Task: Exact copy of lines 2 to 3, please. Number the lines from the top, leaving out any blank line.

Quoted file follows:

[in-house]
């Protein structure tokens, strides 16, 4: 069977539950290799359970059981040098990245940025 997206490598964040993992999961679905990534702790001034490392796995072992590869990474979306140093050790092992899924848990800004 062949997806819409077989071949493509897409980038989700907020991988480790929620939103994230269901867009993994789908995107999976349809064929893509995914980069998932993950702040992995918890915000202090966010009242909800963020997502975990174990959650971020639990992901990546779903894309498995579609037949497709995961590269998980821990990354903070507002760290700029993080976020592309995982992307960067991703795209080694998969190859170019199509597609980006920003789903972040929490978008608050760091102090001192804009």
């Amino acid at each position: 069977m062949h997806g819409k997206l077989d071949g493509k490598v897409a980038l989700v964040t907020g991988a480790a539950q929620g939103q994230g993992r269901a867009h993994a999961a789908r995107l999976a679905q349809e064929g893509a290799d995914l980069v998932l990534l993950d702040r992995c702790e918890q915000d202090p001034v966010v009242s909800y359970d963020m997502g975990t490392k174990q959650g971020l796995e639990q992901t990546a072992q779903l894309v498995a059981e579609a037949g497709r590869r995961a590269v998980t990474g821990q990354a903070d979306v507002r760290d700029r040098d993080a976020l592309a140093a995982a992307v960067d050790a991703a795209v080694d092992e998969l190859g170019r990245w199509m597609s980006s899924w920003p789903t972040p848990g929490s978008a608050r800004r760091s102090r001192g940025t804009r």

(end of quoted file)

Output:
């Protein structure tokens, strides 16, 4: 069977539950290799359970059981040098990245940025 997206490598964040993992999961679905990534702790001034490392796995072992590869990474979306140093050790092992899924848990800004 062949997806819409077989071949493509897409980038989700907020991988480790929620939103994230269901867009993994789908995107999976349809064929893509995914980069998932993950702040992995918890915000202090966010009242909800963020997502975990174990959650971020639990992901990546779903894309498995579609037949497709995961590269998980821990990354903070507002760290700029993080976020592309995982992307960067991703795209080694998969190859170019199509597609980006920003789903972040929490978008608050760091102090001192804009």
């Amino acid at each position: 069977m062949h997806g819409k997206l077989d071949g493509k490598v897409a980038l989700v964040t907020g991988a480790a539950q929620g939103q994230g993992r269901a867009h993994a999961a789908r995107l999976a679905q349809e064929g893509a290799d995914l980069v998932l990534l993950d702040r992995c702790e918890q915000d202090p001034v966010v009242s909800y359970d963020m997502g975990t490392k174990q959650g971020l796995e639990q992901t990546a072992q779903l894309v498995a059981e579609a037949g497709r590869r995961a590269v998980t990474g821990q990354a903070d979306v507002r760290d700029r040098d993080a976020l592309a140093a995982a992307v960067d050790a991703a795209v080694d092992e998969l190859g170019r990245w199509m597609s980006s899924w920003p789903t972040p848990g929490s978008a608050r800004r760091s102090r001192g940025t804009r």